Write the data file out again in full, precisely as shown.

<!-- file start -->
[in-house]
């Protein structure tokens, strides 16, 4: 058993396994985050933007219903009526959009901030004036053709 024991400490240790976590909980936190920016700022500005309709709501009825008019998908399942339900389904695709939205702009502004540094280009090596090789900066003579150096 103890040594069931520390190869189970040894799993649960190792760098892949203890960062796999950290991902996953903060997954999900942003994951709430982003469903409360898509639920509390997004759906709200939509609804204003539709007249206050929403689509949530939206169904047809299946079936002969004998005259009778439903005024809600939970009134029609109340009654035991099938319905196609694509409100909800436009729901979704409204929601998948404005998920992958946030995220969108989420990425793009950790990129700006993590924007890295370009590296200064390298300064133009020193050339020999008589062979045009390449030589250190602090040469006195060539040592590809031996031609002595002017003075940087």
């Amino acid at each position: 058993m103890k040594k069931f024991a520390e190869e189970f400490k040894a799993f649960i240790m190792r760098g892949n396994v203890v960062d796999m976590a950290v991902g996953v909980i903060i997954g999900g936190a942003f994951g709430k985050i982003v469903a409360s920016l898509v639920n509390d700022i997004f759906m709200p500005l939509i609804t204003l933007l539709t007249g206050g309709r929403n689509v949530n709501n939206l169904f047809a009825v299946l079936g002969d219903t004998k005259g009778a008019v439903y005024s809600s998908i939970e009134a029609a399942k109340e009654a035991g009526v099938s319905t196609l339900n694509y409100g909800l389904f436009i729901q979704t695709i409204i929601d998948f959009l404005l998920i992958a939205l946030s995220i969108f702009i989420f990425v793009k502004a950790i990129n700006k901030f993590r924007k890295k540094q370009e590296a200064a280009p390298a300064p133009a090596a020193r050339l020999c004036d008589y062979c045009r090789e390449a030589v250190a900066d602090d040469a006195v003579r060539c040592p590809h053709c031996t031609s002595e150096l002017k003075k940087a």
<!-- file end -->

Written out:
[in-house]
């Protein structure tokens, strides 16, 4: 058993396994985050933007219903009526959009901030004036053709 024991400490240790976590909980936190920016700022500005309709709501009825008019998908399942339900389904695709939205702009502004540094280009090596090789900066003579150096 103890040594069931520390190869189970040894799993649960190792760098892949203890960062796999950290991902996953903060997954999900942003994951709430982003469903409360898509639920509390997004759906709200939509609804204003539709007249206050929403689509949530939206169904047809299946079936002969004998005259009778439903005024809600939970009134029609109340009654035991099938319905196609694509409100909800436009729901979704409204929601998948404005998920992958946030995220969108989420990425793009950790990129700006993590924007890295370009590296200064390298300064133009020193050339020999008589062979045009390449030589250190602090040469006195060539040592590809031996031609002595002017003075940087």
């Amino acid at each position: 058993m103890k040594k069931f024991a520390e190869e189970f400490k040894a799993f649960i240790m190792r760098g892949n396994v203890v960062d796999m976590a950290v991902g996953v909980i903060i997954g999900g936190a942003f994951g709430k985050i982003v469903a409360s920016l898509v639920n509390d700022i997004f759906m709200p500005l939509i609804t204003l933007l539709t007249g206050g309709r929403n689509v949530n709501n939206l169904f047809a009825v299946l079936g002969d219903t004998k005259g009778a008019v439903y005024s809600s998908i939970e009134a029609a399942k109340e009654a035991g009526v099938s319905t196609l339900n694509y409100g909800l389904f436009i729901q979704t695709i409204i929601d998948f959009l404005l998920i992958a939205l946030s995220i969108f702009i989420f990425v793009k502004a950790i990129n700006k901030f993590r924007k890295k540094q370009e590296a200064a280009p390298a300064p133009a090596a020193r050339l020999c004036d008589y062979c045009r090789e390449a030589v250190a900066d602090d040469a006195v003579r060539c040592p590809h053709c031996t031609s002595e150096l002017k003075k940087a």